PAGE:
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Training

Run, hide, tell

Those three words are the police advice if you are faced by armed attack. A four minute film, Stay Safe: Firearms and Weapons Attack sets out three key steps for keeping safe. The film is accompanied by an online information leaflet.

The film and leaflet advise that if you are caught up in an incident to ‘run, hide and tell’.

Speaking on behalf of National Counter Terrorism Policing, Met Police Deputy Assistant Commissioner, Neil Basu, said: “The public should not be alarmed by this step. While the general level of threat to the UK is SEVERE, the probability of being caught up in a firearms or weapons attack is very, very small. However, it is important the public know what to do in the event of getting caught up in such an incident.

“Our advice has already been issued to tens of thousands of people during police-led security training sessions but it is only responsible that we issues this public safety guidance more widely.

“We know that from case studies and the testimony of people who have survived attacks that the advice given in the film has saved lives.

“With the threat level remaining at a high level, the police and security service continue to operate at a heightened state of readiness – we are working on hundreds of investigations and making an arrest a day. However, it is only with the ongoing support of communities that we can defeat terrorism – you are our eyes and ears so please be alert, but not alarmed.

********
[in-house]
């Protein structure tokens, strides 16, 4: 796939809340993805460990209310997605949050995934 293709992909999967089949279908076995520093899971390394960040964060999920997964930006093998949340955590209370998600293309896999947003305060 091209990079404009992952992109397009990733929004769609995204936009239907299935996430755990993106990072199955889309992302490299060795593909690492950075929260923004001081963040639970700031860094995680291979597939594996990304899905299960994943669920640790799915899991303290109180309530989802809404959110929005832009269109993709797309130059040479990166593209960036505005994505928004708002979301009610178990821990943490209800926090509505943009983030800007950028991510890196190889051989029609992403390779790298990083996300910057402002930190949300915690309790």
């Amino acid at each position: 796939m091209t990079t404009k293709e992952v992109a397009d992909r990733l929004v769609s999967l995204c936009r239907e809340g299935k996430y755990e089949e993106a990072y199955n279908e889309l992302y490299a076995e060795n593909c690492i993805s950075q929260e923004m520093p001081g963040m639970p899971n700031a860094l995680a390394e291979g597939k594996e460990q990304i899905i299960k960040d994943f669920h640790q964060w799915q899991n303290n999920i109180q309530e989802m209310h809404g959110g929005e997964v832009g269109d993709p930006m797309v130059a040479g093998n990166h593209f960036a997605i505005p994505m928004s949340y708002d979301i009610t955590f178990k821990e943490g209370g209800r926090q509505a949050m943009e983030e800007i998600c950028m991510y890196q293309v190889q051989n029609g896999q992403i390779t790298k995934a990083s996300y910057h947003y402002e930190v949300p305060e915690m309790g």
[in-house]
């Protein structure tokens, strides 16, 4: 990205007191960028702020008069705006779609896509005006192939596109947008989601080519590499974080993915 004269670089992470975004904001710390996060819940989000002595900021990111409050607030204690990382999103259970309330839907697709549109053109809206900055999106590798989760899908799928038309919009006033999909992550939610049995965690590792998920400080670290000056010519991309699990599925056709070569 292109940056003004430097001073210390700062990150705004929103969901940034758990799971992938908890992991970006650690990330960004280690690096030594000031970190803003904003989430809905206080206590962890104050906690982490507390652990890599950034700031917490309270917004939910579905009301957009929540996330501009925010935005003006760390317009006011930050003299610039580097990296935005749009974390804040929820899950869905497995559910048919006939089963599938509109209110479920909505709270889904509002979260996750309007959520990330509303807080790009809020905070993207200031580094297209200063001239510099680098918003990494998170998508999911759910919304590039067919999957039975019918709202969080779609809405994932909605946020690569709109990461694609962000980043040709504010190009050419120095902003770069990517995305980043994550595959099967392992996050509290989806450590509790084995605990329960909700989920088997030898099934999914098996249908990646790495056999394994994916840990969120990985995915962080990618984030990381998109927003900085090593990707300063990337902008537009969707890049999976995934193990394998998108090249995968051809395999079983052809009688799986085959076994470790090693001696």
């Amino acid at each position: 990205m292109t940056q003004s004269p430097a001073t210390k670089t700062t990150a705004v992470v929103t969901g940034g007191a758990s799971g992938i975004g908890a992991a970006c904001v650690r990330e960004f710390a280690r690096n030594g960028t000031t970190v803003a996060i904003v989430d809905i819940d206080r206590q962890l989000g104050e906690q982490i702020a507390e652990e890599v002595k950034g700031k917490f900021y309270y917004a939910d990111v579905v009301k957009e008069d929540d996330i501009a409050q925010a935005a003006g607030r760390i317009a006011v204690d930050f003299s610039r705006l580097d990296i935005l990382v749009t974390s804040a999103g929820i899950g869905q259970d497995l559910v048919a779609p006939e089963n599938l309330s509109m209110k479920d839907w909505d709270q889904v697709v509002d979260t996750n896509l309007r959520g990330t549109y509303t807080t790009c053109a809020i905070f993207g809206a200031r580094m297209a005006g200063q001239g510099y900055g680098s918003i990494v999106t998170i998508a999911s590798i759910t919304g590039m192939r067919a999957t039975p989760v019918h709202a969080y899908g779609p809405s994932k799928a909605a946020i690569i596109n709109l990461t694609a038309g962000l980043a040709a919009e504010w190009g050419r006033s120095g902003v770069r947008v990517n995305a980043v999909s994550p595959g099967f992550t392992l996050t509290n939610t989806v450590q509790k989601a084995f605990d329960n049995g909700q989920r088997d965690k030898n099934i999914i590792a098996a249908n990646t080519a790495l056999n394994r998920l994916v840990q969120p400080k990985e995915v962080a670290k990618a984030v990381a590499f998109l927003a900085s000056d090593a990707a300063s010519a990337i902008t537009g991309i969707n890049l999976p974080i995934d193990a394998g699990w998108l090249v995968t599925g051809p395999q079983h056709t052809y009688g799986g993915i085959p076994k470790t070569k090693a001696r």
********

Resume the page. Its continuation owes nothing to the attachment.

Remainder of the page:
“We are asking everyone to remain vigilant and report any suspicious behaviour or activity to the confidential Anti-Terrorist Hotline on 0800 789 321 or in an emergency, 999.

As a comparison, you can also view the US equivalent, ‘run hide fight’, covering campuses, hotels and other places that may be at risk from an ‘active shooter’; for example on Youtube – https://www.youtube.com/.

View also on the FBI website. In 2014 the FBI released a study of ‘active shooter’ incidents. The Bureau pointed to the need to prepare for rapidly-unfolding incidents. The largest percentage of incidents—45.6 percent—took place in a commercial environment (73 incidents), followed by 24.3 percent in an educational environment (39 incidents). The remainder occurred at the other location types specified in the study: open spaces, military and other government properties, residential properties, houses of worship, and health care.


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